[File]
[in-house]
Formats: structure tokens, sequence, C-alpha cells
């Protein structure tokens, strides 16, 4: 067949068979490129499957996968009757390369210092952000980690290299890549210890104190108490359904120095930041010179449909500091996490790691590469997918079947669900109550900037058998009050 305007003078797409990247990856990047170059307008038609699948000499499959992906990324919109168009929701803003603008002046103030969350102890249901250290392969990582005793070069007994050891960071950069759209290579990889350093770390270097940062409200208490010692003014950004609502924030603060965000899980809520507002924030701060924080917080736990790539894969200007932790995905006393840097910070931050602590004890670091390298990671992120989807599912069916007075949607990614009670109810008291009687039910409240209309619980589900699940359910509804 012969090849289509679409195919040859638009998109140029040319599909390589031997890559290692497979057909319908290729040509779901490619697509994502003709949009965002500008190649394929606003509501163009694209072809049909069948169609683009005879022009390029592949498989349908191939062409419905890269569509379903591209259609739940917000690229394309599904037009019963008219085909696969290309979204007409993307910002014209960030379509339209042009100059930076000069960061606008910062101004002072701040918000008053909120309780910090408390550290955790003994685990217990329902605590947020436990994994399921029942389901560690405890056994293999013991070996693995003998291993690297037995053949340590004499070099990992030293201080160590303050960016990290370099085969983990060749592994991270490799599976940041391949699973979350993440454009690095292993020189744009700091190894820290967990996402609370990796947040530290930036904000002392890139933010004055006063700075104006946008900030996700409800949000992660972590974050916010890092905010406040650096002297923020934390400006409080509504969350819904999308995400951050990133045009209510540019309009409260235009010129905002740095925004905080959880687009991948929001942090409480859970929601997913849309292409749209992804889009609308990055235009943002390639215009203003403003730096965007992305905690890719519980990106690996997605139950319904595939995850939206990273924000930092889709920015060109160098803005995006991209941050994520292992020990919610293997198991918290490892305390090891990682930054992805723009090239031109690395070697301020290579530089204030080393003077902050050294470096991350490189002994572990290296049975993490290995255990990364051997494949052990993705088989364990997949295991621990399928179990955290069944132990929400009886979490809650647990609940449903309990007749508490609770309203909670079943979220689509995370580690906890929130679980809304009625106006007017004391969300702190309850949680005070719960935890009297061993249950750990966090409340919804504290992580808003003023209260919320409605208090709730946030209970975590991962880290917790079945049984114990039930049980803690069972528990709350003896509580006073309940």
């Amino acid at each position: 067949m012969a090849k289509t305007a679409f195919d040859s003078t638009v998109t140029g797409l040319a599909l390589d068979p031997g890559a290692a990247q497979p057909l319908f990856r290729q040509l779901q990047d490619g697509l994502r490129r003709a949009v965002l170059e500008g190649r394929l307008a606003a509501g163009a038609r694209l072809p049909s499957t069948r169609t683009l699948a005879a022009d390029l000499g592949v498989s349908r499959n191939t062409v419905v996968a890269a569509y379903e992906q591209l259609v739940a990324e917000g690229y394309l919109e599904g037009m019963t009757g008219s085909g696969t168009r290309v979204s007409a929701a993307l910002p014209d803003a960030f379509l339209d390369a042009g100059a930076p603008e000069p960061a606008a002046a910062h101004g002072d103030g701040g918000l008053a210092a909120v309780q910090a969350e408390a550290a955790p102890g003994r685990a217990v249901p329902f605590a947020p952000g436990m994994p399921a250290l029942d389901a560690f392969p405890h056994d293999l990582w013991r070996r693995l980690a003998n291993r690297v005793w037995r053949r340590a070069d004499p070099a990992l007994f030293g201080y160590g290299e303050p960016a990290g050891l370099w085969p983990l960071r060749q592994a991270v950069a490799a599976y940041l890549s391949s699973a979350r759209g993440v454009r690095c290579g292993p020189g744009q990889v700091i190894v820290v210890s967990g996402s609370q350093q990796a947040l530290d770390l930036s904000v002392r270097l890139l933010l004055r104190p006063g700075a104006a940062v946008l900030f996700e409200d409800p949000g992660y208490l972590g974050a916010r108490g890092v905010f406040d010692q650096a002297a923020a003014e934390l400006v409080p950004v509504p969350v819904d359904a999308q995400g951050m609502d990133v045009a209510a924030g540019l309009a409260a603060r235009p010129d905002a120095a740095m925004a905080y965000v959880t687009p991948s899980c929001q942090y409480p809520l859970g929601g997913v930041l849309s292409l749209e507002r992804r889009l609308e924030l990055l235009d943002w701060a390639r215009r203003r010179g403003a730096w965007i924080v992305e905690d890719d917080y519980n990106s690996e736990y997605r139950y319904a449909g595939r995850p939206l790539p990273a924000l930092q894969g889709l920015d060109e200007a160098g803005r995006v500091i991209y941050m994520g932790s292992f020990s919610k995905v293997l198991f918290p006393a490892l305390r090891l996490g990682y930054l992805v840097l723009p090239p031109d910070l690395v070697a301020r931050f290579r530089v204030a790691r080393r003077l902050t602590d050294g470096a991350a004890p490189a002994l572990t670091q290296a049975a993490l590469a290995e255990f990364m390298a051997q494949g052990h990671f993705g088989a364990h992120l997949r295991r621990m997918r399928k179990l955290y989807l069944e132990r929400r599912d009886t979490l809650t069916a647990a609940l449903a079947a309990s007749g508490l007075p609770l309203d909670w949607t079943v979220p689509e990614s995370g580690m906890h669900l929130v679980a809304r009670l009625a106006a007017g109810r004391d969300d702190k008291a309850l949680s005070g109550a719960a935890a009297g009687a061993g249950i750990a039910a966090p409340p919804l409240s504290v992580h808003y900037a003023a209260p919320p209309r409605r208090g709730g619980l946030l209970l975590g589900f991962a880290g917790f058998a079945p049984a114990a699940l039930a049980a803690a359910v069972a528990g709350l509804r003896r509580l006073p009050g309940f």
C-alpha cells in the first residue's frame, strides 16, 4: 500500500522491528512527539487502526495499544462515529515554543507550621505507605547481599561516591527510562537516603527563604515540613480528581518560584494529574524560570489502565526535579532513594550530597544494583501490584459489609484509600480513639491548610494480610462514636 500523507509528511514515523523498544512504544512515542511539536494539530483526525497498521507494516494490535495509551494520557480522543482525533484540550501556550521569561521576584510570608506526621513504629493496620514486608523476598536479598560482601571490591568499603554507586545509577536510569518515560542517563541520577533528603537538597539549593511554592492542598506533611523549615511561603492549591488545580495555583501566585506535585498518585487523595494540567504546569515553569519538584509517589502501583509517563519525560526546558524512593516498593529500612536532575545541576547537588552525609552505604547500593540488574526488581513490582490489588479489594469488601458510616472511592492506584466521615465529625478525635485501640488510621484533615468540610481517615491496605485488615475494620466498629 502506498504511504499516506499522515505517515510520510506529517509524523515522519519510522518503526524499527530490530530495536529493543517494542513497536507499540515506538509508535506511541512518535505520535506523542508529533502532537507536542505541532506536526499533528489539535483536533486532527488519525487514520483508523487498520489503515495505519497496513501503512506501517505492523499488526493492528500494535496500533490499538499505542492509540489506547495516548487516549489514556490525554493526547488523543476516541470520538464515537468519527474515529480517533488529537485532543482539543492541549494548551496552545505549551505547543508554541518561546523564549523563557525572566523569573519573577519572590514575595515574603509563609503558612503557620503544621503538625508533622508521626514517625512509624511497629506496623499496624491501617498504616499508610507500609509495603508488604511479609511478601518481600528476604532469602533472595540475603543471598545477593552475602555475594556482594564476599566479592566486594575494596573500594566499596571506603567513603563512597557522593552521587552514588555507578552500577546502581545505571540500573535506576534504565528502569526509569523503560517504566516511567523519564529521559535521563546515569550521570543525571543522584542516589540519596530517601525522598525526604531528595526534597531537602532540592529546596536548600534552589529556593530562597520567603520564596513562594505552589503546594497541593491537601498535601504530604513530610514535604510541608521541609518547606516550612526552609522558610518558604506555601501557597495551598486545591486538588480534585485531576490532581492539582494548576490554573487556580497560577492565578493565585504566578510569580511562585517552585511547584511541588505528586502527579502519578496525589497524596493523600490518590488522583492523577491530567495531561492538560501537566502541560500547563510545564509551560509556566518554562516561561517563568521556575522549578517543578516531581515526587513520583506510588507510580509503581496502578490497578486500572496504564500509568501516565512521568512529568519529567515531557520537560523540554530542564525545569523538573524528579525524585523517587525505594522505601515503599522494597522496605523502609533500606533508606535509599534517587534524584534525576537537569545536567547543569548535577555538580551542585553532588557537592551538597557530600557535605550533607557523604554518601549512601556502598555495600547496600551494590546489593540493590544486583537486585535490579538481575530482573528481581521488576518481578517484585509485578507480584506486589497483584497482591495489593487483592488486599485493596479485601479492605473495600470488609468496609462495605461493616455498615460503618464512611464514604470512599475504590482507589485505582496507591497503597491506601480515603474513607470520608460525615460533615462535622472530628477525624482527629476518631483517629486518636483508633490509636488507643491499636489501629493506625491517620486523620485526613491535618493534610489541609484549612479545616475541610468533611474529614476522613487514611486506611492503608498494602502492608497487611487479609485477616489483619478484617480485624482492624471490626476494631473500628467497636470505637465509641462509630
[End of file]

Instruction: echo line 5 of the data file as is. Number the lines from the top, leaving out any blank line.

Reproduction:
C-alpha cells in the first residue's frame, strides 16, 4: 500500500522491528512527539487502526495499544462515529515554543507550621505507605547481599561516591527510562537516603527563604515540613480528581518560584494529574524560570489502565526535579532513594550530597544494583501490584459489609484509600480513639491548610494480610462514636 500523507509528511514515523523498544512504544512515542511539536494539530483526525497498521507494516494490535495509551494520557480522543482525533484540550501556550521569561521576584510570608506526621513504629493496620514486608523476598536479598560482601571490591568499603554507586545509577536510569518515560542517563541520577533528603537538597539549593511554592492542598506533611523549615511561603492549591488545580495555583501566585506535585498518585487523595494540567504546569515553569519538584509517589502501583509517563519525560526546558524512593516498593529500612536532575545541576547537588552525609552505604547500593540488574526488581513490582490489588479489594469488601458510616472511592492506584466521615465529625478525635485501640488510621484533615468540610481517615491496605485488615475494620466498629 502506498504511504499516506499522515505517515510520510506529517509524523515522519519510522518503526524499527530490530530495536529493543517494542513497536507499540515506538509508535506511541512518535505520535506523542508529533502532537507536542505541532506536526499533528489539535483536533486532527488519525487514520483508523487498520489503515495505519497496513501503512506501517505492523499488526493492528500494535496500533490499538499505542492509540489506547495516548487516549489514556490525554493526547488523543476516541470520538464515537468519527474515529480517533488529537485532543482539543492541549494548551496552545505549551505547543508554541518561546523564549523563557525572566523569573519573577519572590514575595515574603509563609503558612503557620503544621503538625508533622508521626514517625512509624511497629506496623499496624491501617498504616499508610507500609509495603508488604511479609511478601518481600528476604532469602533472595540475603543471598545477593552475602555475594556482594564476599566479592566486594575494596573500594566499596571506603567513603563512597557522593552521587552514588555507578552500577546502581545505571540500573535506576534504565528502569526509569523503560517504566516511567523519564529521559535521563546515569550521570543525571543522584542516589540519596530517601525522598525526604531528595526534597531537602532540592529546596536548600534552589529556593530562597520567603520564596513562594505552589503546594497541593491537601498535601504530604513530610514535604510541608521541609518547606516550612526552609522558610518558604506555601501557597495551598486545591486538588480534585485531576490532581492539582494548576490554573487556580497560577492565578493565585504566578510569580511562585517552585511547584511541588505528586502527579502519578496525589497524596493523600490518590488522583492523577491530567495531561492538560501537566502541560500547563510545564509551560509556566518554562516561561517563568521556575522549578517543578516531581515526587513520583506510588507510580509503581496502578490497578486500572496504564500509568501516565512521568512529568519529567515531557520537560523540554530542564525545569523538573524528579525524585523517587525505594522505601515503599522494597522496605523502609533500606533508606535509599534517587534524584534525576537537569545536567547543569548535577555538580551542585553532588557537592551538597557530600557535605550533607557523604554518601549512601556502598555495600547496600551494590546489593540493590544486583537486585535490579538481575530482573528481581521488576518481578517484585509485578507480584506486589497483584497482591495489593487483592488486599485493596479485601479492605473495600470488609468496609462495605461493616455498615460503618464512611464514604470512599475504590482507589485505582496507591497503597491506601480515603474513607470520608460525615460533615462535622472530628477525624482527629476518631483517629486518636483508633490509636488507643491499636489501629493506625491517620486523620485526613491535618493534610489541609484549612479545616475541610468533611474529614476522613487514611486506611492503608498494602502492608497487611487479609485477616489483619478484617480485624482492624471490626476494631473500628467497636470505637465509641462509630